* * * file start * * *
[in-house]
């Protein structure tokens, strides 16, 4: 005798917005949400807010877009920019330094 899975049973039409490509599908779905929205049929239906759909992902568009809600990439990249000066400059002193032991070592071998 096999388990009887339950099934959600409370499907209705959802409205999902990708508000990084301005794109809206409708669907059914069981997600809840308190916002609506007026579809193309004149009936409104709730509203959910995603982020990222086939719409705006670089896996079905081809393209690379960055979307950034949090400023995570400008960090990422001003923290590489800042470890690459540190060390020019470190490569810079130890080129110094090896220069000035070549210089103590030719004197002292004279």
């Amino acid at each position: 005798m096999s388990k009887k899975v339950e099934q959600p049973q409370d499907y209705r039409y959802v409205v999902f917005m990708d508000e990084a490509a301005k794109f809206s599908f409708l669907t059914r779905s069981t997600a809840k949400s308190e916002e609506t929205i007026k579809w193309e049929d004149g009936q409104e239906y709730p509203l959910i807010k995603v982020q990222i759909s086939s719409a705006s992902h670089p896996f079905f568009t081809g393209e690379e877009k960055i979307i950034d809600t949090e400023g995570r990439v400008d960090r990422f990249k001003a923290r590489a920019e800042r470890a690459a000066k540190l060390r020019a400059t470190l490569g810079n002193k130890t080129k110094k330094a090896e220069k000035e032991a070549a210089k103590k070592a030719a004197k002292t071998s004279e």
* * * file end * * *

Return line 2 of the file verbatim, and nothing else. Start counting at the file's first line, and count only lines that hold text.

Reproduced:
């Protein structure tokens, strides 16, 4: 005798917005949400807010877009920019330094 899975049973039409490509599908779905929205049929239906759909992902568009809600990439990249000066400059002193032991070592071998 096999388990009887339950099934959600409370499907209705959802409205999902990708508000990084301005794109809206409708669907059914069981997600809840308190916002609506007026579809193309004149009936409104709730509203959910995603982020990222086939719409705006670089896996079905081809393209690379960055979307950034949090400023995570400008960090990422001003923290590489800042470890690459540190060390020019470190490569810079130890080129110094090896220069000035070549210089103590030719004197002292004279």